Dimi Dero Inc

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Dimi Dero Inc


Dimi Dero Inc are on their way to Australia, two years after the band’s highly enjoyable 2008 tour.

Being in a rock ’n’ roll band in France isn’t easy. Despite the country’s proud history in the arts, independent rock ’n’ roll remains a relatively marginal pursuit. “ It’s getting harder and harder to play in France,” says Dimi Dero, lead singer and guitarist with Dimi Dero Inc. “There are ’noise’ limitations, and the media is totally under the thumb of the major companies. We have a few connections and help from people liking the same stuff as we do, but it’s limited to a few cities. I think in the last three years, three quarters of the gigs we’ve played were not in our own country. And it’s the same when we try to help bands from abroad, it’s always the same connection and venues. I could hardly name ten good rock venues in Frogsland!” Dero laughs.

Dero grew up listening to David Bowie, Elvis Presley, Bruce Springsteen and Billy Idol before a friend of his sister gave him mix-tapes featuring punk bands from France and all over the world. “I soon got addicted to The Stooges, New York Dolls, Heartbreakers, then a French label called Closer started to release Australian bands: New Christs, Died Pretty, The Fun Things, etc”, Dero recalls.

Inspired by the “energy … the smell of freedom” in The Stooges’ first album, Dero started playing drums in a band by the name of Moby Dick in 1989. “We were mainly playing covers of the bands listed above. I started to play guitar and sing a few years later covering some Johnny Thunders songs then started to write my own stuff,” says Dero.

Eventually moving from the south of France to Paris in the early years of this century, he formed Dimi Dero Inc. “I was just putting out my first album,” he remembers. “I had moved from the south of France to Paris at the same time, so I needed a band to play these songs live,” Dero says. “Brenko was leaving a band called the Holy Curse. Vinz was (and still is) also in it and offered to join us. Pascal, an ex-Holy Curse as well, joined us soon after that.”

While Dero has given his name to the band, the band’s music is a group effort. “We’re called Dimi Dero INC, because as we were playing my first album in the beginning it made sense to do that under the same name that was on the record,” he remembers. “But after that it became a real band. Which means everybody is involved in the creative process. We’re not far from a 25% input each on the new album, really.”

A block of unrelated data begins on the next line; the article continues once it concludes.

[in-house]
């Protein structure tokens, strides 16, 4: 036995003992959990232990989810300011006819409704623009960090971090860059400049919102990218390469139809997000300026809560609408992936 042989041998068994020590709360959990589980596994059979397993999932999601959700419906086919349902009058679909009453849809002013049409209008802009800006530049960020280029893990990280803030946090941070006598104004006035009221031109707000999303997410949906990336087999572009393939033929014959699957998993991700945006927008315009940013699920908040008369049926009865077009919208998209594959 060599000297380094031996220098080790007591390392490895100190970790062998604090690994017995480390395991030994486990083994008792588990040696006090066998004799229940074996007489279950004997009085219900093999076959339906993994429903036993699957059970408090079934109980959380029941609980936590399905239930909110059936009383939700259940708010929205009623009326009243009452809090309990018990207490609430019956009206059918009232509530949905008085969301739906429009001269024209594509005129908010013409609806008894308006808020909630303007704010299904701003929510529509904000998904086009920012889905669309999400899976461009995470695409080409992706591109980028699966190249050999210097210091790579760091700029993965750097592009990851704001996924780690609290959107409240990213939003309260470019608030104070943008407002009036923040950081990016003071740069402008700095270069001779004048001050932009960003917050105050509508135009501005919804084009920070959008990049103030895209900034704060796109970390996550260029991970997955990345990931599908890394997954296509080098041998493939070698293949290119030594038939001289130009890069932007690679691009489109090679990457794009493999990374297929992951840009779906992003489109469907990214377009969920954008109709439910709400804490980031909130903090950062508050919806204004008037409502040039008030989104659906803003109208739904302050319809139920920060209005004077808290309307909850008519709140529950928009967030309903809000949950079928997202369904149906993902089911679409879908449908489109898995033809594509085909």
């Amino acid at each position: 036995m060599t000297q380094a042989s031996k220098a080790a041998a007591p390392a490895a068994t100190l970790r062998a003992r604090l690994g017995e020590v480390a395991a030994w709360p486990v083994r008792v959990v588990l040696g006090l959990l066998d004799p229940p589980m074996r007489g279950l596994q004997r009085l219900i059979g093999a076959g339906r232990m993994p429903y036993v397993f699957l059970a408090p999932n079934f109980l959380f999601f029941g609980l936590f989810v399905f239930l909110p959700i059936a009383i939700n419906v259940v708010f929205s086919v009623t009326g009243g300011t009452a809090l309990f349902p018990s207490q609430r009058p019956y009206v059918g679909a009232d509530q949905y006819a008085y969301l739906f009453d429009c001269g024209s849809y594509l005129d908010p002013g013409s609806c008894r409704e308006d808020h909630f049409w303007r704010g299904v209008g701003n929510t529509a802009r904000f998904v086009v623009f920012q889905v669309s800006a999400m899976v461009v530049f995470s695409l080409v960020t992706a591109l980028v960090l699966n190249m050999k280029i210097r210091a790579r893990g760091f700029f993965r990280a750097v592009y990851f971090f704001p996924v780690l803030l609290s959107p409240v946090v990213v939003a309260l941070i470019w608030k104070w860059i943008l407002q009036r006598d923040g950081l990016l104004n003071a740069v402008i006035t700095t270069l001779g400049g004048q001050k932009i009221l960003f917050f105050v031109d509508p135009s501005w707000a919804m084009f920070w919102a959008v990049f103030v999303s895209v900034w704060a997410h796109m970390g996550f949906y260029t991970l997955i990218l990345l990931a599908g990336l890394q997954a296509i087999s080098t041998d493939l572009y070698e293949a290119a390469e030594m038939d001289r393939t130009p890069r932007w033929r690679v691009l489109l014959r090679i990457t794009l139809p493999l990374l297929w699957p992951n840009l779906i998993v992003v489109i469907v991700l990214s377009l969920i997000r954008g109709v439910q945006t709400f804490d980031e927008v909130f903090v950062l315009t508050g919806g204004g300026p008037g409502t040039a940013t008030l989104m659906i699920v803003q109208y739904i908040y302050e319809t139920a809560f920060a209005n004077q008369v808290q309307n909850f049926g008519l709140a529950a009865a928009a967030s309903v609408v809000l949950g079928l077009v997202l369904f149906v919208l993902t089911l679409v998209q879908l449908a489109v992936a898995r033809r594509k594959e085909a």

Dero’s love of Australian music is well known. “There’s a specificity [in Australian music] that’s hard to describe,” he argues. “We kind of feel the immensity of Australia in the music. There’s space, and freedom, and also a slight melancholy. But basically, we’re attracted to good music. New York used to have a fantastic scene and awesome bands. But Australia provides some of the best bands of the planet – although that doesn’t mean we like everything that smells like vegemite though!” he laughs.

The love of Australian music extends to Dero’s support for Australian musicians traveling through Paris – Dero has titled his spare room the ‘Kangaroom’ for use by visiting musicians. “I pretend I run the Australian Rock Embassy in Paris with that”, he chuckles. “The list is too long, I will forget some, please forgive me. But we had Kim Salmon, The Drones, members of Monty Sparrow, Black Pony Express, Penny Ikinger, Double Agents (now in Gun Street Girls), Pete Ross, The Spoils, MJ Halloran, Rob Younger, Cam Butler…” Dero lists.

For Dimi Dero’s latest album, Cremation Day in the Court of Miracles, Dimi Dero Inc turned to Rob Younger (Radio Birdman, New Christs). “He first saw us live in Paris a few years ago, and our common friend Penny Ikinger was here too,” Dero recalls.

“Penny came to us after the gig saying that Rob told her very positive things about us, and that he’d probably like to work with us someday. So from the beginning we knew he had his own approach, his own ideas. He’s a very demanding producer, made us work hard but he didn’t impose anything. He totally knew where he wanted to lead us from the day one. He pushed us further in our own direction, not somewhere else. Somehow that was very relaxing, he was the ‘boss’ and we knew we could rely on him!”

Dimi Dero Inc are on their way to Australia, two years after the band’s highly enjoyable 2008 tour. “We’ve got more muso friends in Australia than in France so it’s always so much fun to hang out with them; rare and precious,” Dero says. “Last time we were here we spent two days at The Drones house in the country. Oh, and we saw our first kangaroos on the side of the road! We were about to believe they were only living in your backyards and not in the country anymore!” he laughs.

DIMI DERO INC play a run of show in Melbourne this week; Lyrebird Lounge, Ripponlea on Friday Ocotber 15, The Tote on Saturday October 16 (RSVP & The Return To Senders), cherry bar on Sunday October 17 and The Old bar on Tuesday October 19 (Dimi Dero solo). Their album Cremation Day In The Court Of Miracles is out now through Mere Noise/MGM.